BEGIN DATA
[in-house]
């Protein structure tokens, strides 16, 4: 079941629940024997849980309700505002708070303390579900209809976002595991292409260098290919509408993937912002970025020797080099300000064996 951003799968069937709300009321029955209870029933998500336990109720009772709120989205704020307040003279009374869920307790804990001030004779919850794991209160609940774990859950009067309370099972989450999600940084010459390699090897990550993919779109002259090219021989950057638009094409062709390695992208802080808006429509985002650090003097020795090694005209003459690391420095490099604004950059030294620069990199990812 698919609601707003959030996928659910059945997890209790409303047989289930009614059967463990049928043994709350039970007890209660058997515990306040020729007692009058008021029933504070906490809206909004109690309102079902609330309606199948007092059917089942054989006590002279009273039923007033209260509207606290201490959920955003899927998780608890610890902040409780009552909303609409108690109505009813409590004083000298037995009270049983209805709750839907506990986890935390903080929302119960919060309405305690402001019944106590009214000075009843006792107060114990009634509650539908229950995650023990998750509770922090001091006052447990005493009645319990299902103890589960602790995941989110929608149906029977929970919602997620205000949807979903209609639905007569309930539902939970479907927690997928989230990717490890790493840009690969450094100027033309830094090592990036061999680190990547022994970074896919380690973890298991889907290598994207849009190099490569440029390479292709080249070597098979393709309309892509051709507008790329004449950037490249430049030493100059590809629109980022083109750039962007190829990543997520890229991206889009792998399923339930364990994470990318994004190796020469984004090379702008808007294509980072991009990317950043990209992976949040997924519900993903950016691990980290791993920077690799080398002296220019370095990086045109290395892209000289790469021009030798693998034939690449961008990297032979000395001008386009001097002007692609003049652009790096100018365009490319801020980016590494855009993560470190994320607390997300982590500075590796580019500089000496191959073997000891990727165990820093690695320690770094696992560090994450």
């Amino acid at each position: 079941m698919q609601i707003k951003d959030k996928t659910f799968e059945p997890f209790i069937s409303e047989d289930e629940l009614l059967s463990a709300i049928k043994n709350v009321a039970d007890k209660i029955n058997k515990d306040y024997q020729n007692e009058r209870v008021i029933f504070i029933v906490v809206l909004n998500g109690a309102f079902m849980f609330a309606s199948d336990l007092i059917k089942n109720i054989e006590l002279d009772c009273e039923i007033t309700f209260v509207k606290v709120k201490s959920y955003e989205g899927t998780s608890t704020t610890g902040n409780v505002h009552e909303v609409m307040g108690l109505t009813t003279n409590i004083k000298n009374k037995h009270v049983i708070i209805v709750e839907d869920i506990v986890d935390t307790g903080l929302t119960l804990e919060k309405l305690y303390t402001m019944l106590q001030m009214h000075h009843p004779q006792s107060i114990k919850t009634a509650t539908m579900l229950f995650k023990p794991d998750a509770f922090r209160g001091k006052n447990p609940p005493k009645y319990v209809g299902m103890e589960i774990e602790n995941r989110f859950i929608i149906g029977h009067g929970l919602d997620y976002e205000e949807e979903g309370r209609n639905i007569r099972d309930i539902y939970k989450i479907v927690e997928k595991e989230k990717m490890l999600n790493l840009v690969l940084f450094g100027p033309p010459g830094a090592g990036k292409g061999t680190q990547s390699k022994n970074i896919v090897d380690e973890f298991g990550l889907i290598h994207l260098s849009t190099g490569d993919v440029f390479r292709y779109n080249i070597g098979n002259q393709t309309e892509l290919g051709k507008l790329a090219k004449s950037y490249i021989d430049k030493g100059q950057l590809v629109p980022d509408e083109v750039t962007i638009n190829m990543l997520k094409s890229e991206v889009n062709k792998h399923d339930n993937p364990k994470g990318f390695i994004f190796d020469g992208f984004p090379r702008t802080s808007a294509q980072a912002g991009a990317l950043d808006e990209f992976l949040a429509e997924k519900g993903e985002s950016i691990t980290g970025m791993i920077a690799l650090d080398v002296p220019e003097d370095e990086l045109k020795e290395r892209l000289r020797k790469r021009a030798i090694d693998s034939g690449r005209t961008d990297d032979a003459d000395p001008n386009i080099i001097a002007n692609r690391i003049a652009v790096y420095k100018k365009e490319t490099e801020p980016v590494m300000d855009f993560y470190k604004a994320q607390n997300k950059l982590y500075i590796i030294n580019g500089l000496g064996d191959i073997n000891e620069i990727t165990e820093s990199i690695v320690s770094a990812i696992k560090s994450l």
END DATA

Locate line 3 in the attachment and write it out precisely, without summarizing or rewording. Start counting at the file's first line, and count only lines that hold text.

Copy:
């Amino acid at each position: 079941m698919q609601i707003k951003d959030k996928t659910f799968e059945p997890f209790i069937s409303e047989d289930e629940l009614l059967s463990a709300i049928k043994n709350v009321a039970d007890k209660i029955n058997k515990d306040y024997q020729n007692e009058r209870v008021i029933f504070i029933v906490v809206l909004n998500g109690a309102f079902m849980f609330a309606s199948d336990l007092i059917k089942n109720i054989e006590l002279d009772c009273e039923i007033t309700f209260v509207k606290v709120k201490s959920y955003e989205g899927t998780s608890t704020t610890g902040n409780v505002h009552e909303v609409m307040g108690l109505t009813t003279n409590i004083k000298n009374k037995h009270v049983i708070i209805v709750e839907d869920i506990v986890d935390t307790g903080l929302t119960l804990e919060k309405l305690y303390t402001m019944l106590q001030m009214h000075h009843p004779q006792s107060i114990k919850t009634a509650t539908m579900l229950f995650k023990p794991d998750a509770f922090r209160g001091k006052n447990p609940p005493k009645y319990v209809g299902m103890e589960i774990e602790n995941r989110f859950i929608i149906g029977h009067g929970l919602d997620y976002e205000e949807e979903g309370r209609n639905i007569r099972d309930i539902y939970k989450i479907v927690e997928k595991e989230k990717m490890l999600n790493l840009v690969l940084f450094g100027p033309p010459g830094a090592g990036k292409g061999t680190q990547s390699k022994n970074i896919v090897d380690e973890f298991g990550l889907i290598h994207l260098s849009t190099g490569d993919v440029f390479r292709y779109n080249i070597g098979n002259q393709t309309e892509l290919g051709k507008l790329a090219k004449s950037y490249i021989d430049k030493g100059q950057l590809v629109p980022d509408e083109v750039t962007i638009n190829m990543l997520k094409s890229e991206v889009n062709k792998h399923d339930n993937p364990k994470g990318f390695i994004f190796d020469g992208f984004p090379r702008t802080s808007a294509q980072a912002g991009a990317l950043d808006e990209f992976l949040a429509e997924k519900g993903e985002s950016i691990t980290g970025m791993i920077a690799l650090d080398v002296p220019e003097d370095e990086l045109k020795e290395r892209l000289r020797k790469r021009a030798i090694d693998s034939g690449r005209t961008d990297d032979a003459d000395p001008n386009i080099i001097a002007n692609r690391i003049a652009v790096y420095k100018k365009e490319t490099e801020p980016v590494m300000d855009f993560y470190k604004a994320q607390n997300k950059l982590y500075i590796i030294n580019g500089l000496g064996d191959i073997n000891e620069i990727t165990e820093s990199i690695v320690s770094a990812i696992k560090s994450l």